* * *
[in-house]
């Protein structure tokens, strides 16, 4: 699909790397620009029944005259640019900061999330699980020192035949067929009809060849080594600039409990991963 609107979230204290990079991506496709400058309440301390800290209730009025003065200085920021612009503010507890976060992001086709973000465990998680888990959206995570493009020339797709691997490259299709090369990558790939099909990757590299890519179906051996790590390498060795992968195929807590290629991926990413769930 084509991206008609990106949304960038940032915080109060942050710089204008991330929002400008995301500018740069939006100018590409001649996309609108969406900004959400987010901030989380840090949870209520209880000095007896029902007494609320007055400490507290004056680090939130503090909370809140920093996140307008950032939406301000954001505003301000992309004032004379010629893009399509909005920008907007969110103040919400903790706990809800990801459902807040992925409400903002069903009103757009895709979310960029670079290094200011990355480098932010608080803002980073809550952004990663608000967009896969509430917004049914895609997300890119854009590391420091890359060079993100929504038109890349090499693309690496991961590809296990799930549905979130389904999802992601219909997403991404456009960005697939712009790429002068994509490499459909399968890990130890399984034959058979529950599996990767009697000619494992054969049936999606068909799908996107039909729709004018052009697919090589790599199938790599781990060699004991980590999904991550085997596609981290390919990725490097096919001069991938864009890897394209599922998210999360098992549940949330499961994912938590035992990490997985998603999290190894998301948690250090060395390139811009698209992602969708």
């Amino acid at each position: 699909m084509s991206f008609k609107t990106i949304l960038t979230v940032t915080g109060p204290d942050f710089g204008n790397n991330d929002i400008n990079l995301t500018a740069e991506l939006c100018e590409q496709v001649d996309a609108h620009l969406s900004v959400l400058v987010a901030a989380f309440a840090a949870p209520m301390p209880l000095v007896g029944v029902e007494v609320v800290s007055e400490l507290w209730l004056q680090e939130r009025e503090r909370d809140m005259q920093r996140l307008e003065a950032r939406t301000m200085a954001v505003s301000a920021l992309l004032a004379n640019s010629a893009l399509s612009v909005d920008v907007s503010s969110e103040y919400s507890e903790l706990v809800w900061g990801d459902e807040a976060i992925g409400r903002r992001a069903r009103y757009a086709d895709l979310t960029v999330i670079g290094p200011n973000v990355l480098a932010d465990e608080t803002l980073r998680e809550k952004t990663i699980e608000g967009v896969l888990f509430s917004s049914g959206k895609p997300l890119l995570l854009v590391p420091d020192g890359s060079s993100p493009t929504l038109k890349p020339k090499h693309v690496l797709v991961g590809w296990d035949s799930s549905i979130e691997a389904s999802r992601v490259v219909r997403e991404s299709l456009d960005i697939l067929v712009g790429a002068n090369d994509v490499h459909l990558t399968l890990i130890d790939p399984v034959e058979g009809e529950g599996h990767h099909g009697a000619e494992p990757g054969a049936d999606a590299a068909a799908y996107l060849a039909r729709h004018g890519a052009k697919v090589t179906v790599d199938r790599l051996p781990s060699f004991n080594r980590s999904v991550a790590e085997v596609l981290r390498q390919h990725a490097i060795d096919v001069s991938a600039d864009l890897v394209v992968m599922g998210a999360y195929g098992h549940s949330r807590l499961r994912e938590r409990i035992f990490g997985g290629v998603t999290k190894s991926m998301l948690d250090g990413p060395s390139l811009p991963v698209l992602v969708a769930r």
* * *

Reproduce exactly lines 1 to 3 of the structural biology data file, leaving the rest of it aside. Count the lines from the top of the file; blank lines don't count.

[in-house]
């Protein structure tokens, strides 16, 4: 699909790397620009029944005259640019900061999330699980020192035949067929009809060849080594600039409990991963 609107979230204290990079991506496709400058309440301390800290209730009025003065200085920021612009503010507890976060992001086709973000465990998680888990959206995570493009020339797709691997490259299709090369990558790939099909990757590299890519179906051996790590390498060795992968195929807590290629991926990413769930 084509991206008609990106949304960038940032915080109060942050710089204008991330929002400008995301500018740069939006100018590409001649996309609108969406900004959400987010901030989380840090949870209520209880000095007896029902007494609320007055400490507290004056680090939130503090909370809140920093996140307008950032939406301000954001505003301000992309004032004379010629893009399509909005920008907007969110103040919400903790706990809800990801459902807040992925409400903002069903009103757009895709979310960029670079290094200011990355480098932010608080803002980073809550952004990663608000967009896969509430917004049914895609997300890119854009590391420091890359060079993100929504038109890349090499693309690496991961590809296990799930549905979130389904999802992601219909997403991404456009960005697939712009790429002068994509490499459909399968890990130890399984034959058979529950599996990767009697000619494992054969049936999606068909799908996107039909729709004018052009697919090589790599199938790599781990060699004991980590999904991550085997596609981290390919990725490097096919001069991938864009890897394209599922998210999360098992549940949330499961994912938590035992990490997985998603999290190894998301948690250090060395390139811009698209992602969708």
């Amino acid at each position: 699909m084509s991206f008609k609107t990106i949304l960038t979230v940032t915080g109060p204290d942050f710089g204008n790397n991330d929002i400008n990079l995301t500018a740069e991506l939006c100018e590409q496709v001649d996309a609108h620009l969406s900004v959400l400058v987010a901030a989380f309440a840090a949870p209520m301390p209880l000095v007896g029944v029902e007494v609320v800290s007055e400490l507290w209730l004056q680090e939130r009025e503090r909370d809140m005259q920093r996140l307008e003065a950032r939406t301000m200085a954001v505003s301000a920021l992309l004032a004379n640019s010629a893009l399509s612009v909005d920008v907007s503010s969110e103040y919400s507890e903790l706990v809800w900061g990801d459902e807040a976060i992925g409400r903002r992001a069903r009103y757009a086709d895709l979310t960029v999330i670079g290094p200011n973000v990355l480098a932010d465990e608080t803002l980073r998680e809550k952004t990663i699980e608000g967009v896969l888990f509430s917004s049914g959206k895609p997300l890119l995570l854009v590391p420091d020192g890359s060079s993100p493009t929504l038109k890349p020339k090499h693309v690496l797709v991961g590809w296990d035949s799930s549905i979130e691997a389904s999802r992601v490259v219909r997403e991404s299709l456009d960005i697939l067929v712009g790429a002068n090369d994509v490499h459909l990558t399968l890990i130890d790939p399984v034959e058979g009809e529950g599996h990767h099909g009697a000619e494992p990757g054969a049936d999606a590299a068909a799908y996107l060849a039909r729709h004018g890519a052009k697919v090589t179906v790599d199938r790599l051996p781990s060699f004991n080594r980590s999904v991550a790590e085997v596609l981290r390498q390919h990725a490097i060795d096919v001069s991938a600039d864009l890897v394209v992968m599922g998210a999360y195929g098992h549940s949330r807590l499961r994912e938590r409990i035992f990490g997985g290629v998603t999290k190894s991926m998301l948690d250090g990413p060395s390139l811009p991963v698209l992602v969708a769930r």